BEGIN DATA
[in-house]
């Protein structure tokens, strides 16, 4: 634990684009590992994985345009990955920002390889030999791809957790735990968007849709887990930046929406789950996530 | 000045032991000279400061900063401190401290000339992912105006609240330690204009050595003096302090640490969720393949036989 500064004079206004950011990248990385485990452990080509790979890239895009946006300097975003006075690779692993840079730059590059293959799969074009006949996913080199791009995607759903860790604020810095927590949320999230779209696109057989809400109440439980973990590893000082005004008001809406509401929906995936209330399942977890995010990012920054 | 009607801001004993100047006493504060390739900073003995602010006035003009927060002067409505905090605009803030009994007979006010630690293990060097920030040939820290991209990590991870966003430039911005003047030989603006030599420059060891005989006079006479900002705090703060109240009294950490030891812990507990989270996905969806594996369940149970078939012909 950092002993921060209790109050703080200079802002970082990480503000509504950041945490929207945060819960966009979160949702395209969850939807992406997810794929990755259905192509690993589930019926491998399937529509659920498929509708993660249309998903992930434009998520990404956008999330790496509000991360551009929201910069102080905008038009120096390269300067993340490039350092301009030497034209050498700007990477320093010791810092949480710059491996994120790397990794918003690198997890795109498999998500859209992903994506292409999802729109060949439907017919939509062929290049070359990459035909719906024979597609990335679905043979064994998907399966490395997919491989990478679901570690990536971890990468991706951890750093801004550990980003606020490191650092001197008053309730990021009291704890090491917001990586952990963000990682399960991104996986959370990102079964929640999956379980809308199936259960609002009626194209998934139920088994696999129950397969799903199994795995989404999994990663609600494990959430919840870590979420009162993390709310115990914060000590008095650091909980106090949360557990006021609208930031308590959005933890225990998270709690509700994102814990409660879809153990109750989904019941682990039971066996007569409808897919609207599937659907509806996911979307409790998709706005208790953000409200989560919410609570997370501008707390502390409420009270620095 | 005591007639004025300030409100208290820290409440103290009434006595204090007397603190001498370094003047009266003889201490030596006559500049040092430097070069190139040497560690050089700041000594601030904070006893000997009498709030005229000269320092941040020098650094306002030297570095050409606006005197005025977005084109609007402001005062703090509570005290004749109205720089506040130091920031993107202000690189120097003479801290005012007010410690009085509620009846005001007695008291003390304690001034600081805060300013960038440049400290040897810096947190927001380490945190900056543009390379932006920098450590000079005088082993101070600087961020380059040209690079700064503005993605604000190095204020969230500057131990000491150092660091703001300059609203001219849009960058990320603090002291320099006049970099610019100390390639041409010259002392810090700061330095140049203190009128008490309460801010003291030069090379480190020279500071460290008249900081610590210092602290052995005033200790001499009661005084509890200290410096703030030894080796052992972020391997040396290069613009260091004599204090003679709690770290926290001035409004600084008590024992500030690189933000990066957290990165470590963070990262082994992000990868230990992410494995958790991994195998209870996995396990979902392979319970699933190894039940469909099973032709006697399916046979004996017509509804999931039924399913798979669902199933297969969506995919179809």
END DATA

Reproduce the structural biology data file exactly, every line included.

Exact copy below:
[in-house]
């Protein structure tokens, strides 16, 4: 634990684009590992994985345009990955920002390889030999791809957790735990968007849709887990930046929406789950996530 | 000045032991000279400061900063401190401290000339992912105006609240330690204009050595003096302090640490969720393949036989 500064004079206004950011990248990385485990452990080509790979890239895009946006300097975003006075690779692993840079730059590059293959799969074009006949996913080199791009995607759903860790604020810095927590949320999230779209696109057989809400109440439980973990590893000082005004008001809406509401929906995936209330399942977890995010990012920054 | 009607801001004993100047006493504060390739900073003995602010006035003009927060002067409505905090605009803030009994007979006010630690293990060097920030040939820290991209990590991870966003430039911005003047030989603006030599420059060891005989006079006479900002705090703060109240009294950490030891812990507990989270996905969806594996369940149970078939012909 950092002993921060209790109050703080200079802002970082990480503000509504950041945490929207945060819960966009979160949702395209969850939807992406997810794929990755259905192509690993589930019926491998399937529509659920498929509708993660249309998903992930434009998520990404956008999330790496509000991360551009929201910069102080905008038009120096390269300067993340490039350092301009030497034209050498700007990477320093010791810092949480710059491996994120790397990794918003690198997890795109498999998500859209992903994506292409999802729109060949439907017919939509062929290049070359990459035909719906024979597609990335679905043979064994998907399966490395997919491989990478679901570690990536971890990468991706951890750093801004550990980003606020490191650092001197008053309730990021009291704890090491917001990586952990963000990682399960991104996986959370990102079964929640999956379980809308199936259960609002009626194209998934139920088994696999129950397969799903199994795995989404999994990663609600494990959430919840870590979420009162993390709310115990914060000590008095650091909980106090949360557990006021609208930031308590959005933890225990998270709690509700994102814990409660879809153990109750989904019941682990039971066996007569409808897919609207599937659907509806996911979307409790998709706005208790953000409200989560919410609570997370501008707390502390409420009270620095 | 005591007639004025300030409100208290820290409440103290009434006595204090007397603190001498370094003047009266003889201490030596006559500049040092430097070069190139040497560690050089700041000594601030904070006893000997009498709030005229000269320092941040020098650094306002030297570095050409606006005197005025977005084109609007402001005062703090509570005290004749109205720089506040130091920031993107202000690189120097003479801290005012007010410690009085509620009846005001007695008291003390304690001034600081805060300013960038440049400290040897810096947190927001380490945190900056543009390379932006920098450590000079005088082993101070600087961020380059040209690079700064503005993605604000190095204020969230500057131990000491150092660091703001300059609203001219849009960058990320603090002291320099006049970099610019100390390639041409010259002392810090700061330095140049203190009128008490309460801010003291030069090379480190020279500071460290008249900081610590210092602290052995005033200790001499009661005084509890200290410096703030030894080796052992972020391997040396290069613009260091004599204090003679709690770290926290001035409004600084008590024992500030690189933000990066957290990165470590963070990262082994992000990868230990992410494995958790991994195998209870996995396990979902392979319970699933190894039940469909099973032709006697399916046979004996017509509804999931039924399913798979669902199933297969969506995919179809």